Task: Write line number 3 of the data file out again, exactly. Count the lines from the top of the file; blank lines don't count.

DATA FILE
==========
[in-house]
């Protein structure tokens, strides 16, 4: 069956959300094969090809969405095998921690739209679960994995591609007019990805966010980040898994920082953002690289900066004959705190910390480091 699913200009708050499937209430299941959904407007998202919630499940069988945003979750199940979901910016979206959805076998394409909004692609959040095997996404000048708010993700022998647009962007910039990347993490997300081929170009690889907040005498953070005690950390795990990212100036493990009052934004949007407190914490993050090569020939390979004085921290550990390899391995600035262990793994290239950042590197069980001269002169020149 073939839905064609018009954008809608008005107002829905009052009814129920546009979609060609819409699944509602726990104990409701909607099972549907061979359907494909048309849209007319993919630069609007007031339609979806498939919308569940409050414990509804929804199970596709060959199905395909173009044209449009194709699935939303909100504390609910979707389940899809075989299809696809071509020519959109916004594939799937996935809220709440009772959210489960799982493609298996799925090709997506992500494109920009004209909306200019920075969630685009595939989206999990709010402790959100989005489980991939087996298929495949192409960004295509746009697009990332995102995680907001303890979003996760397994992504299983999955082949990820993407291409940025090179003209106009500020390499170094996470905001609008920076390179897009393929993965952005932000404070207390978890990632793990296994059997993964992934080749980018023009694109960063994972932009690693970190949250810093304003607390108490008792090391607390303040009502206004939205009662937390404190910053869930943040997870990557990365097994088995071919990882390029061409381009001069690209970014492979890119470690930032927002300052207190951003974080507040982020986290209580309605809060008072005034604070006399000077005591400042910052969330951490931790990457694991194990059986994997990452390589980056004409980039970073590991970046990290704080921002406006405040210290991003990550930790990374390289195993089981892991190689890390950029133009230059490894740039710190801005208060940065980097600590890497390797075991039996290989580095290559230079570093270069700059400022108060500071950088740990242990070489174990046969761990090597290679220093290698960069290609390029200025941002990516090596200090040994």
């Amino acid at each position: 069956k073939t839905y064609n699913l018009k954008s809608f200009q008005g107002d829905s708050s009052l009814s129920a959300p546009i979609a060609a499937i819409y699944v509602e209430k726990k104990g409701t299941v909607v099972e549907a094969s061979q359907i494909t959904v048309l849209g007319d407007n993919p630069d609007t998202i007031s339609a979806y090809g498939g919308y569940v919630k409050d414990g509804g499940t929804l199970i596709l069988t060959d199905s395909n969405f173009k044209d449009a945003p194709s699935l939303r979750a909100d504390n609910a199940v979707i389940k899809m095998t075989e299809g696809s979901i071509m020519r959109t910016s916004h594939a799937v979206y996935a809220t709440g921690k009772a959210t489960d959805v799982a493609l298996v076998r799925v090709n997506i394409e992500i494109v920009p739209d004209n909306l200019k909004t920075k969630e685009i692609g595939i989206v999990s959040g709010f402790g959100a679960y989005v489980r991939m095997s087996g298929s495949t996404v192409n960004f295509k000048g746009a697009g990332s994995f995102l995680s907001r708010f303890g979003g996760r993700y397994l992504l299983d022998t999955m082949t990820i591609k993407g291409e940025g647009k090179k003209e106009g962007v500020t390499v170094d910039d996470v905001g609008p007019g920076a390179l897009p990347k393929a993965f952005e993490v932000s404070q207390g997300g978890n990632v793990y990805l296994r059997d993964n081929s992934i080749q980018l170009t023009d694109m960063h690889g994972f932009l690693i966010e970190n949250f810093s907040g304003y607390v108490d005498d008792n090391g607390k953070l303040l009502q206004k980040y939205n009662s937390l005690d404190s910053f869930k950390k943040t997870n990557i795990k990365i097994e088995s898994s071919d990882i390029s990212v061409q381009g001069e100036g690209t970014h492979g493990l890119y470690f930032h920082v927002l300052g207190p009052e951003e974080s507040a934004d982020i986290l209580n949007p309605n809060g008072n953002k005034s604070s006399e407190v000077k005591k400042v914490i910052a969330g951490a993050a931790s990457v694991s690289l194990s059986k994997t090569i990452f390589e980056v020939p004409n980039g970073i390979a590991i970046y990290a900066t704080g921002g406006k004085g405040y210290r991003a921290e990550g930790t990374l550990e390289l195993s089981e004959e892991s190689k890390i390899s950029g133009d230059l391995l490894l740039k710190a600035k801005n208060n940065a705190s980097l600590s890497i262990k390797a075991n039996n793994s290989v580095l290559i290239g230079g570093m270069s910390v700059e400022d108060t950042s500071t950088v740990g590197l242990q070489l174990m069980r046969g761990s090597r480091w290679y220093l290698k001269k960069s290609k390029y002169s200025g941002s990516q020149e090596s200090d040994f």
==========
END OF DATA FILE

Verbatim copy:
């Amino acid at each position: 069956k073939t839905y064609n699913l018009k954008s809608f200009q008005g107002d829905s708050s009052l009814s129920a959300p546009i979609a060609a499937i819409y699944v509602e209430k726990k104990g409701t299941v909607v099972e549907a094969s061979q359907i494909t959904v048309l849209g007319d407007n993919p630069d609007t998202i007031s339609a979806y090809g498939g919308y569940v919630k409050d414990g509804g499940t929804l199970i596709l069988t060959d199905s395909n969405f173009k044209d449009a945003p194709s699935l939303r979750a909100d504390n609910a199940v979707i389940k899809m095998t075989e299809g696809s979901i071509m020519r959109t910016s916004h594939a799937v979206y996935a809220t709440g921690k009772a959210t489960d959805v799982a493609l298996v076998r799925v090709n997506i394409e992500i494109v920009p739209d004209n909306l200019k909004t920075k969630e685009i692609g595939i989206v999990s959040g709010f402790g959100a679960y989005v489980r991939m095997s087996g298929s495949t996404v192409n960004f295509k000048g746009a697009g990332s994995f995102l995680s907001r708010f303890g979003g996760r993700y397994l992504l299983d022998t999955m082949t990820i591609k993407g291409e940025g647009k090179k003209e106009g962007v500020t390499v170094d910039d996470v905001g609008p007019g920076a390179l897009p990347k393929a993965f952005e993490v932000s404070q207390g997300g978890n990632v793990y990805l296994r059997d993964n081929s992934i080749q980018l170009t023009d694109m960063h690889g994972f932009l690693i966010e970190n949250f810093s907040g304003y607390v108490d005498d008792n090391g607390k953070l303040l009502q206004k980040y939205n009662s937390l005690d404190s910053f869930k950390k943040t997870n990557i795990k990365i097994e088995s898994s071919d990882i390029s990212v061409q381009g001069e100036g690209t970014h492979g493990l890119y470690f930032h920082v927002l300052g207190p009052e951003e974080s507040a934004d982020i986290l209580n949007p309605n809060g008072n953002k005034s604070s006399e407190v000077k005591k400042v914490i910052a969330g951490a993050a931790s990457v694991s690289l194990s059986k994997t090569i990452f390589e980056v020939p004409n980039g970073i390979a590991i970046y990290a900066t704080g921002g406006k004085g405040y210290r991003a921290e990550g930790t990374l550990e390289l195993s089981e004959e892991s190689k890390i390899s950029g133009d230059l391995l490894l740039k710190a600035k801005n208060n940065a705190s980097l600590s890497i262990k390797a075991n039996n793994s290989v580095l290559i290239g230079g570093m270069s910390v700059e400022d108060t950042s500071t950088v740990g590197l242990q070489l174990m069980r046969g761990s090597r480091w290679y220093l290698k001269k960069s290609k390029y002169s200025g941002s990516q020149e090596s200090d040994f």